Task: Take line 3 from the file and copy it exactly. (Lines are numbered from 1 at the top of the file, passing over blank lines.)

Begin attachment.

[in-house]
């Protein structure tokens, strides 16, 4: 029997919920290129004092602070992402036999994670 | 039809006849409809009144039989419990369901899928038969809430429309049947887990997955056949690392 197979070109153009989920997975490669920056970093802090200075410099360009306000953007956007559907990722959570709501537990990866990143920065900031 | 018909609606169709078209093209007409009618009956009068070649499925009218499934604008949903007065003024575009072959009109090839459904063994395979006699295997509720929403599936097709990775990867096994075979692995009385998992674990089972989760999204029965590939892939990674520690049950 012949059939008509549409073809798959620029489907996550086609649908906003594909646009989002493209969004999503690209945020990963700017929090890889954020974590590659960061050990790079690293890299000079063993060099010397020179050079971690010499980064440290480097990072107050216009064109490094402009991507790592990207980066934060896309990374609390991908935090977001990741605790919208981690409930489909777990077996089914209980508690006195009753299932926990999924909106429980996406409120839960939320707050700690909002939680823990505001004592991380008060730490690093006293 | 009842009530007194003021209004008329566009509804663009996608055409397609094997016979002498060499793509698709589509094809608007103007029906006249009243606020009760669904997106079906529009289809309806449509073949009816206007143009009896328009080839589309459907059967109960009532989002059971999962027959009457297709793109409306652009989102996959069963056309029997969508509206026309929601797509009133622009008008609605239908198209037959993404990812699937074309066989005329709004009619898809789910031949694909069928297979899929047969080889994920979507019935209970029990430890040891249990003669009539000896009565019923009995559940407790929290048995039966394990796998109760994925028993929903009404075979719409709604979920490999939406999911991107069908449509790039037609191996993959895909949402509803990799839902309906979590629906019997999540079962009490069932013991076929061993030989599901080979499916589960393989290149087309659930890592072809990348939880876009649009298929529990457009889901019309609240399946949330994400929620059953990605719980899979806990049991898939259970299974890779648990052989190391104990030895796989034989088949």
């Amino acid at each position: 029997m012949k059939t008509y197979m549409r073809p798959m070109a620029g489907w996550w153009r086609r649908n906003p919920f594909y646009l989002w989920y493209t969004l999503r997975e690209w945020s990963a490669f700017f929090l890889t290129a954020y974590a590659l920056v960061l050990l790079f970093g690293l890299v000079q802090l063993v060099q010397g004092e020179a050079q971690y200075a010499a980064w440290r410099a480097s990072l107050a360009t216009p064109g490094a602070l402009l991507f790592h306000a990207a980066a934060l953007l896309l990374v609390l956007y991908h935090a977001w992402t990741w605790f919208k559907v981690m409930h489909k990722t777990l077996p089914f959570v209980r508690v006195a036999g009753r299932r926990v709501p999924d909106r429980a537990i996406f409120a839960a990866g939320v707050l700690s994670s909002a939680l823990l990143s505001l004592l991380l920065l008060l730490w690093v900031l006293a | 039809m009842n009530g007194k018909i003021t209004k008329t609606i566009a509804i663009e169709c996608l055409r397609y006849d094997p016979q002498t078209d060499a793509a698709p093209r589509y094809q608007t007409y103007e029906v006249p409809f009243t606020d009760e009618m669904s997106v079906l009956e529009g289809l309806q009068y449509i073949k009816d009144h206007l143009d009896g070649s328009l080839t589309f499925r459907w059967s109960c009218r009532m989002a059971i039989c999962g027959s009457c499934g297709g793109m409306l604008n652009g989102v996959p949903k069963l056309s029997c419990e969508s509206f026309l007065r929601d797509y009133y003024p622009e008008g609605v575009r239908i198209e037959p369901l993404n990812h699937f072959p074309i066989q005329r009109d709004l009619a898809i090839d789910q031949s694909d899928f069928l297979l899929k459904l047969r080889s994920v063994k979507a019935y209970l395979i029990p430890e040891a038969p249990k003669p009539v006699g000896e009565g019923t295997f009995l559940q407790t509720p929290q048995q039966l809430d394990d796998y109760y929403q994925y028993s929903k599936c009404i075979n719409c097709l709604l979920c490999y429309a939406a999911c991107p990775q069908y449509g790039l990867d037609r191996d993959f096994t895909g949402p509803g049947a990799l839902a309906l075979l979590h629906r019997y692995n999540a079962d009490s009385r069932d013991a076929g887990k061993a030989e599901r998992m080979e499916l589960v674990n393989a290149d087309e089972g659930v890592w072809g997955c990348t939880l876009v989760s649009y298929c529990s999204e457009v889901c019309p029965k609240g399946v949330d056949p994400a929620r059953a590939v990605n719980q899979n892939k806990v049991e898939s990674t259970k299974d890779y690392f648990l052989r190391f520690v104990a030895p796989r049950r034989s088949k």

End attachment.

């Amino acid at each position: 029997m012949k059939t008509y197979m549409r073809p798959m070109a620029g489907w996550w153009r086609r649908n906003p919920f594909y646009l989002w989920y493209t969004l999503r997975e690209w945020s990963a490669f700017f929090l890889t290129a954020y974590a590659l920056v960061l050990l790079f970093g690293l890299v000079q802090l063993v060099q010397g004092e020179a050079q971690y200075a010499a980064w440290r410099a480097s990072l107050a360009t216009p064109g490094a602070l402009l991507f790592h306000a990207a980066a934060l953007l896309l990374v609390l956007y991908h935090a977001w992402t990741w605790f919208k559907v981690m409930h489909k990722t777990l077996p089914f959570v209980r508690v006195a036999g009753r299932r926990v709501p999924d909106r429980a537990i996406f409120a839960a990866g939320v707050l700690s994670s909002a939680l823990l990143s505001l004592l991380l920065l008060l730490w690093v900031l006293a | 039809m009842n009530g007194k018909i003021t209004k008329t609606i566009a509804i663009e169709c996608l055409r397609y006849d094997p016979q002498t078209d060499a793509a698709p093209r589509y094809q608007t007409y103007e029906v006249p409809f009243t606020d009760e009618m669904s997106v079906l009956e529009g289809l309806q009068y449509i073949k009816d009144h206007l143009d009896g070649s328009l080839t589309f499925r459907w059967s109960c009218r009532m989002a059971i039989c999962g027959s009457c499934g297709g793109m409306l604008n652009g989102v996959p949903k069963l056309s029997c419990e969508s509206f026309l007065r929601d797509y009133y003024p622009e008008g609605v575009r239908i198209e037959p369901l993404n990812h699937f072959p074309i066989q005329r009109d709004l009619a898809i090839d789910q031949s694909d899928f069928l297979l899929k459904l047969r080889s994920v063994k979507a019935y209970l395979i029990p430890e040891a038969p249990k003669p009539v006699g000896e009565g019923t295997f009995l559940q407790t509720p929290q048995q039966l809430d394990d796998y109760y929403q994925y028993s929903k599936c009404i075979n719409c097709l709604l979920c490999y429309a939406a999911c991107p990775q069908y449509g790039l990867d037609r191996d993959f096994t895909g949402p509803g049947a990799l839902a309906l075979l979590h629906r019997y692995n999540a079962d009490s009385r069932d013991a076929g887990k061993a030989e599901r998992m080979e499916l589960v674990n393989a290149d087309e089972g659930v890592w072809g997955c990348t939880l876009v989760s649009y298929c529990s999204e457009v889901c019309p029965k609240g399946v949330d056949p994400a929620r059953a590939v990605n719980q899979n892939k806990v049991e898939s990674t259970k299974d890779y690392f648990l052989r190391f520690v104990a030895p796989r049950r034989s088949k």